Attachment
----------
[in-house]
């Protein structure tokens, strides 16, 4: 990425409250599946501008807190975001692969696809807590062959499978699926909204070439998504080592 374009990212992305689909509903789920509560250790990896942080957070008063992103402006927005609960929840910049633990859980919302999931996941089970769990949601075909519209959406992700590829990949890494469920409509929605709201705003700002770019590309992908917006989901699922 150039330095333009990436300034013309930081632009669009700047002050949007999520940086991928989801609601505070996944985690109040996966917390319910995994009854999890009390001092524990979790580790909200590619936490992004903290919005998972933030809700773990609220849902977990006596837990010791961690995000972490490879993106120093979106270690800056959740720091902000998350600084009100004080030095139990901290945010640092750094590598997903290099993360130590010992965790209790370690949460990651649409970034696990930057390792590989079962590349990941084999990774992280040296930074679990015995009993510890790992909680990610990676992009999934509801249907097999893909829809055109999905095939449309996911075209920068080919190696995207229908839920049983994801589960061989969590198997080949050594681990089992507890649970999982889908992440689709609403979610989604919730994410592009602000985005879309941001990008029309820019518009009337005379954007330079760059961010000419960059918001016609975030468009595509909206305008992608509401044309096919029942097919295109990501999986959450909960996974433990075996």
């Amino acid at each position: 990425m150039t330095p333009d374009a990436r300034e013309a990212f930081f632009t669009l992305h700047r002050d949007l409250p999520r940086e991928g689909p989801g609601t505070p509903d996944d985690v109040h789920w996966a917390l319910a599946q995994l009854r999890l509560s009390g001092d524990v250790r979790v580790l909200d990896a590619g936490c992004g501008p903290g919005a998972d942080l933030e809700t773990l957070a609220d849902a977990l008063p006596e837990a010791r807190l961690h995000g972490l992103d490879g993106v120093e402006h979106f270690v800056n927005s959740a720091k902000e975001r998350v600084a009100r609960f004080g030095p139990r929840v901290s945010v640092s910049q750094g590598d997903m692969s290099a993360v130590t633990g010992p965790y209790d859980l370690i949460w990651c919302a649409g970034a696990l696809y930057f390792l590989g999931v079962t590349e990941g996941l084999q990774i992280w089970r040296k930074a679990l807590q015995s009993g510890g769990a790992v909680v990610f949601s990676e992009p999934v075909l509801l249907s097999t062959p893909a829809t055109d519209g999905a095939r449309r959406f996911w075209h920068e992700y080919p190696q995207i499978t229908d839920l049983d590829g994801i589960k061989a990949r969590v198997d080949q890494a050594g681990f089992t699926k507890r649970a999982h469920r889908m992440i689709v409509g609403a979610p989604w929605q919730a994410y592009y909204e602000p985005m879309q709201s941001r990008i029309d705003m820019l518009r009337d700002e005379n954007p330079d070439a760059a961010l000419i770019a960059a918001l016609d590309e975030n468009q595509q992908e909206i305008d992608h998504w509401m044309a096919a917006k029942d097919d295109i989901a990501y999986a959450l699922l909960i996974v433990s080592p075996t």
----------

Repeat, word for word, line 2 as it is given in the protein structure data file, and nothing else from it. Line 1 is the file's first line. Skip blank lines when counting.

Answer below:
């Protein structure tokens, strides 16, 4: 990425409250599946501008807190975001692969696809807590062959499978699926909204070439998504080592 374009990212992305689909509903789920509560250790990896942080957070008063992103402006927005609960929840910049633990859980919302999931996941089970769990949601075909519209959406992700590829990949890494469920409509929605709201705003700002770019590309992908917006989901699922 150039330095333009990436300034013309930081632009669009700047002050949007999520940086991928989801609601505070996944985690109040996966917390319910995994009854999890009390001092524990979790580790909200590619936490992004903290919005998972933030809700773990609220849902977990006596837990010791961690995000972490490879993106120093979106270690800056959740720091902000998350600084009100004080030095139990901290945010640092750094590598997903290099993360130590010992965790209790370690949460990651649409970034696990930057390792590989079962590349990941084999990774992280040296930074679990015995009993510890790992909680990610990676992009999934509801249907097999893909829809055109999905095939449309996911075209920068080919190696995207229908839920049983994801589960061989969590198997080949050594681990089992507890649970999982889908992440689709609403979610989604919730994410592009602000985005879309941001990008029309820019518009009337005379954007330079760059961010000419960059918001016609975030468009595509909206305008992608509401044309096919029942097919295109990501999986959450909960996974433990075996």